Former CCAMLR intern, Emily Robinson, recently visited Antarctica as a part of a Postgraduate Certificate in Antarctic Studies at the University of Canterbury, New Zealand.
For the first time in 80 years, a British Navy ship, the HMS Protector will patrol the Ross Sea, setting out to target toothfish poachers. The ship stopped in Hobart on its way to Antarctica.
Since South Africa annexed the Prince Edward Islands in 1948, South African researchers have been making regular expeditions to the Antarctic Continent, the Prince Edward Islands and Gough Island, as well as elsewhere in the Southern Ocean.
The CCAMLR Science Manager, Dr Keith Reid, and Scientific Observer Scheme Coordinator, Isaac Forster, recently attended the Korean CCAMLR industry and observer briefing workshop (23 and 24 November 2015), held in Busan, Republic of Korea, at the invitation of the Korean Government.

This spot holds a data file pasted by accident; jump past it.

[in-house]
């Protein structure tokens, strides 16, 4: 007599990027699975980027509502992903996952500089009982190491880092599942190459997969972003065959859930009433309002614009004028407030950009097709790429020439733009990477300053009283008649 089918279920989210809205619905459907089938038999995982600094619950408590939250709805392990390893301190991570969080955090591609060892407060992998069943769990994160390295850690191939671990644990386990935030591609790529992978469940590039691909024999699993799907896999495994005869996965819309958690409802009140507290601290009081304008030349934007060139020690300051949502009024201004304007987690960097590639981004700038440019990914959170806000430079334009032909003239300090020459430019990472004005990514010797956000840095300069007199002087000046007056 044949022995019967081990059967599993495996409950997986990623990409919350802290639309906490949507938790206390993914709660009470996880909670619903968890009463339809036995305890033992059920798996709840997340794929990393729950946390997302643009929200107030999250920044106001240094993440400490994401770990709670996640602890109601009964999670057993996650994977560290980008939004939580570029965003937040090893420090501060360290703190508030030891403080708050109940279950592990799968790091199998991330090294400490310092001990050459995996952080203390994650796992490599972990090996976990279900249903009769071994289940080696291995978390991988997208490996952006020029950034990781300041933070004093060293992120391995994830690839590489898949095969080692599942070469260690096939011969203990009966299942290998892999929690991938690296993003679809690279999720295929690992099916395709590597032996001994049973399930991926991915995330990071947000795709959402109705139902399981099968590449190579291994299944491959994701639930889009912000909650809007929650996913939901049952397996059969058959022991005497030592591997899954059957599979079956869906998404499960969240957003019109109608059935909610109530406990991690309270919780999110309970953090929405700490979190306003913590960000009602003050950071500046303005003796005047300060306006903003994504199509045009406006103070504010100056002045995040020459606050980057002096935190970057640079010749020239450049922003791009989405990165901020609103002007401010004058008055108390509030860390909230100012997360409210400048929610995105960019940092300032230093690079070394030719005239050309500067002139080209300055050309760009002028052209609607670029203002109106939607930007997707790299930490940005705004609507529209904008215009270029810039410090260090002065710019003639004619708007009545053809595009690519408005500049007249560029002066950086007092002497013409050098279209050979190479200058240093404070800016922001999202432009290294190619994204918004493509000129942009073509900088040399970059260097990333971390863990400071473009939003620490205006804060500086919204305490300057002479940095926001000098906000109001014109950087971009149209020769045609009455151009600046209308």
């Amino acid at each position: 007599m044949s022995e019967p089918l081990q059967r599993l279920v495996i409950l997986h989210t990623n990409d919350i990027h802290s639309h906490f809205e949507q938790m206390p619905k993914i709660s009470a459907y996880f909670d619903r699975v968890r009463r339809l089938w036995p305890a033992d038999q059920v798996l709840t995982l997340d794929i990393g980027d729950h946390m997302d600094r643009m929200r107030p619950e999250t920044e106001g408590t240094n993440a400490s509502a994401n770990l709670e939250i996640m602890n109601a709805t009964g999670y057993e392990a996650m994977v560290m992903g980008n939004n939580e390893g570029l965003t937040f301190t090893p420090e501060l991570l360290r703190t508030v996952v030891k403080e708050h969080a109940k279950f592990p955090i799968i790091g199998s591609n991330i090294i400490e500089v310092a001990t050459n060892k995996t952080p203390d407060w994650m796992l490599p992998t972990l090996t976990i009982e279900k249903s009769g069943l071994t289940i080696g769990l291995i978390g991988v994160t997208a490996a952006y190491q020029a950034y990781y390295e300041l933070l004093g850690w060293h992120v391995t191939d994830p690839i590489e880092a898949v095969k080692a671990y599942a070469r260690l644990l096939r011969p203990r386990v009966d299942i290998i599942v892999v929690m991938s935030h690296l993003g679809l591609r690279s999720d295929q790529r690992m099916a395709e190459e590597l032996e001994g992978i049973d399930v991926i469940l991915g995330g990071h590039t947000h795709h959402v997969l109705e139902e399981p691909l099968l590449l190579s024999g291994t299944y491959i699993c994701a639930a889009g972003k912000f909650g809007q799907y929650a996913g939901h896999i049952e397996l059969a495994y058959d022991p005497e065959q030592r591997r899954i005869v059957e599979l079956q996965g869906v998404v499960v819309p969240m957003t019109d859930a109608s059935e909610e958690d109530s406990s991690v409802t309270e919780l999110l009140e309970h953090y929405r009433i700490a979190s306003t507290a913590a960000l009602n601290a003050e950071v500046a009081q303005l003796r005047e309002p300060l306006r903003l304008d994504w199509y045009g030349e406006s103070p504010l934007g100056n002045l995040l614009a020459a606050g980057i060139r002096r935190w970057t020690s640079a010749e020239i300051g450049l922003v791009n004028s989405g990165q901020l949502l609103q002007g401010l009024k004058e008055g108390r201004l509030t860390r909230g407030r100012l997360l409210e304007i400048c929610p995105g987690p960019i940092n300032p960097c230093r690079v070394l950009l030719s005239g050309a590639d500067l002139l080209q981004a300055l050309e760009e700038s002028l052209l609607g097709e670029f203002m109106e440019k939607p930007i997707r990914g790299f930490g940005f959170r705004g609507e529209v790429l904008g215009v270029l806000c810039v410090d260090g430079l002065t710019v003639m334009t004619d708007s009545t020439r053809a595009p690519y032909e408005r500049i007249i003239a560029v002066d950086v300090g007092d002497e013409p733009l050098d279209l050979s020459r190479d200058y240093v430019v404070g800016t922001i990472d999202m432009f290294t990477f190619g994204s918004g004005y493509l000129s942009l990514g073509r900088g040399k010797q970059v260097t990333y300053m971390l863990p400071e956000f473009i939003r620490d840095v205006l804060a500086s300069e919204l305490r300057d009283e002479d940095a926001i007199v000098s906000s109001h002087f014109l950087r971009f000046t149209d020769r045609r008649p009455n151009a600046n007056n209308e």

CCAMLR has created a wall calendar for the 2015/16 fishing season and through to the end of 2016.
Each month features a beautiful Antarctic image by photographers John Weller, Karl-Hermann Kock, Volker Siegel, Eyal Kaplan, Clifford Hoang and Nicolas Gasco.
After four weeks, the 34th annual Meetings of CCAMLR in Hobart have come to a close. Beginning with the working group on Fish Stock Assessment, moving on to the Scientific Committee and concluding with the Meeting of the Commission, delegates have worked their way through an exhaustive agenda.
Highlights of this year's meetings include:
The Governor of Tasmania, Her Excellency Professor the Honourable Kate Warner AM, has opened the thirty-fourth meeting of the Commission for the Conservation of Antarctic Marine Living Resources (CCAMLR).
The CCAMLR Scientific Observer Scheme Coordinator, Isaac Forster, recently attended the Korean national observer training workshop in Busan, Republic of Korea, at the invitation of the Korean National Fisheries Research Development Institute.
The July 2015 meeting of the Working Group on Ecosystem Monitoring and Management (WG-EMM) in Warsaw, Poland, demonstrated that CCAMLR has come a long way when it comes to broad participation.